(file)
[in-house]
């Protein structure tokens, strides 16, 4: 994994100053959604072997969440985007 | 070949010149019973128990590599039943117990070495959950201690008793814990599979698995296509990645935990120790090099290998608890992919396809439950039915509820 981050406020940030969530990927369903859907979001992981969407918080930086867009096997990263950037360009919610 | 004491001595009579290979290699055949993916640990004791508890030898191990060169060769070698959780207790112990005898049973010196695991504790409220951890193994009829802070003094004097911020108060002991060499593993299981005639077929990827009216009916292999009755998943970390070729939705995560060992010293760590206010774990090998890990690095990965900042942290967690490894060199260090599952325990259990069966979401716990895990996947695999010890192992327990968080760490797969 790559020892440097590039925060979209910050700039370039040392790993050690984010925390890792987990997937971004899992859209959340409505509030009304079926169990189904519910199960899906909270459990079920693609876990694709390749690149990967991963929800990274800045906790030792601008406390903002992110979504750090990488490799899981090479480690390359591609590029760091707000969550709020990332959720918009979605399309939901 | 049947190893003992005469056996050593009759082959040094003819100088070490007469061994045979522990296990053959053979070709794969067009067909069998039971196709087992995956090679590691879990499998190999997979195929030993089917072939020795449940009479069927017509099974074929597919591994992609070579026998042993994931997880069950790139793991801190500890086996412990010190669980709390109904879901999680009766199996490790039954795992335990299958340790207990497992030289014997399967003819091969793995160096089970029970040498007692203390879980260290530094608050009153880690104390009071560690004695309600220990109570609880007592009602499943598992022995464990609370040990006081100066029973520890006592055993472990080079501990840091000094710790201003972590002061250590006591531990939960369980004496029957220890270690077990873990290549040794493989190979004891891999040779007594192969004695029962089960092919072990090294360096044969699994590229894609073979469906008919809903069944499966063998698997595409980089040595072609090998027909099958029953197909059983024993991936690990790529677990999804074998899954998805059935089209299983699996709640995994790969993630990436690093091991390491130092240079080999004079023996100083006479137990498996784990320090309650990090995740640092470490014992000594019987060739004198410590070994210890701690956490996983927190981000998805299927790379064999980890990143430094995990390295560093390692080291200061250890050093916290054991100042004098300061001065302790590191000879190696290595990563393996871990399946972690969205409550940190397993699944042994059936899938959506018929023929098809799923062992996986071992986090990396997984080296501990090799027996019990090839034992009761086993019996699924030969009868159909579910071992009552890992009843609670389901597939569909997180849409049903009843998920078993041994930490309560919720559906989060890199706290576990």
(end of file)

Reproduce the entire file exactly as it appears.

[in-house]
């Protein structure tokens, strides 16, 4: 994994100053959604072997969440985007 | 070949010149019973128990590599039943117990070495959950201690008793814990599979698995296509990645935990120790090099290998608890992919396809439950039915509820 981050406020940030969530990927369903859907979001992981969407918080930086867009096997990263950037360009919610 | 004491001595009579290979290699055949993916640990004791508890030898191990060169060769070698959780207790112990005898049973010196695991504790409220951890193994009829802070003094004097911020108060002991060499593993299981005639077929990827009216009916292999009755998943970390070729939705995560060992010293760590206010774990090998890990690095990965900042942290967690490894060199260090599952325990259990069966979401716990895990996947695999010890192992327990968080760490797969 790559020892440097590039925060979209910050700039370039040392790993050690984010925390890792987990997937971004899992859209959340409505509030009304079926169990189904519910199960899906909270459990079920693609876990694709390749690149990967991963929800990274800045906790030792601008406390903002992110979504750090990488490799899981090479480690390359591609590029760091707000969550709020990332959720918009979605399309939901 | 049947190893003992005469056996050593009759082959040094003819100088070490007469061994045979522990296990053959053979070709794969067009067909069998039971196709087992995956090679590691879990499998190999997979195929030993089917072939020795449940009479069927017509099974074929597919591994992609070579026998042993994931997880069950790139793991801190500890086996412990010190669980709390109904879901999680009766199996490790039954795992335990299958340790207990497992030289014997399967003819091969793995160096089970029970040498007692203390879980260290530094608050009153880690104390009071560690004695309600220990109570609880007592009602499943598992022995464990609370040990006081100066029973520890006592055993472990080079501990840091000094710790201003972590002061250590006591531990939960369980004496029957220890270690077990873990290549040794493989190979004891891999040779007594192969004695029962089960092919072990090294360096044969699994590229894609073979469906008919809903069944499966063998698997595409980089040595072609090998027909099958029953197909059983024993991936690990790529677990999804074998899954998805059935089209299983699996709640995994790969993630990436690093091991390491130092240079080999004079023996100083006479137990498996784990320090309650990090995740640092470490014992000594019987060739004198410590070994210890701690956490996983927190981000998805299927790379064999980890990143430094995990390295560093390692080291200061250890050093916290054991100042004098300061001065302790590191000879190696290595990563393996871990399946972690969205409550940190397993699944042994059936899938959506018929023929098809799923062992996986071992986090990396997984080296501990090799027996019990090839034992009761086993019996699924030969009868159909579910071992009552890992009843609670389901597939569909997180849409049903009843998920078993041994930490309560919720559906989060890199706290576990």